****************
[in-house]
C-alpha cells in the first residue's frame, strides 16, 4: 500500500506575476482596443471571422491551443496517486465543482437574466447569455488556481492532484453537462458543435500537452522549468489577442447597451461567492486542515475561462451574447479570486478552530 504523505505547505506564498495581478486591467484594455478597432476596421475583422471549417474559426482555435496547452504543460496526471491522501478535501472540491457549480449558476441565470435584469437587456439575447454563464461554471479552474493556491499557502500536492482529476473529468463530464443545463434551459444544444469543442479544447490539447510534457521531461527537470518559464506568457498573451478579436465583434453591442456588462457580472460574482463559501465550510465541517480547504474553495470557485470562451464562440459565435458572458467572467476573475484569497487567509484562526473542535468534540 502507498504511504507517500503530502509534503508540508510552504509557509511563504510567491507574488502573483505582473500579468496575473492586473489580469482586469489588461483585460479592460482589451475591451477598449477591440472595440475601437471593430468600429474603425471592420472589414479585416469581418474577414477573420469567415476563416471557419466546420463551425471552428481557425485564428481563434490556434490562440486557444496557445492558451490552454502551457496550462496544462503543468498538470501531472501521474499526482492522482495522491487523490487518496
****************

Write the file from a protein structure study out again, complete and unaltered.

[in-house]
C-alpha cells in the first residue's frame, strides 16, 4: 500500500506575476482596443471571422491551443496517486465543482437574466447569455488556481492532484453537462458543435500537452522549468489577442447597451461567492486542515475561462451574447479570486478552530 504523505505547505506564498495581478486591467484594455478597432476596421475583422471549417474559426482555435496547452504543460496526471491522501478535501472540491457549480449558476441565470435584469437587456439575447454563464461554471479552474493556491499557502500536492482529476473529468463530464443545463434551459444544444469543442479544447490539447510534457521531461527537470518559464506568457498573451478579436465583434453591442456588462457580472460574482463559501465550510465541517480547504474553495470557485470562451464562440459565435458572458467572467476573475484569497487567509484562526473542535468534540 502507498504511504507517500503530502509534503508540508510552504509557509511563504510567491507574488502573483505582473500579468496575473492586473489580469482586469489588461483585460479592460482589451475591451477598449477591440472595440475601437471593430468600429474603425471592420472589414479585416469581418474577414477573420469567415476563416471557419466546420463551425471552428481557425485564428481563434490556434490562440486557444496557445492558451490552454502551457496550462496544462503543468498538470501531472501521474499526482492522482495522491487523490487518496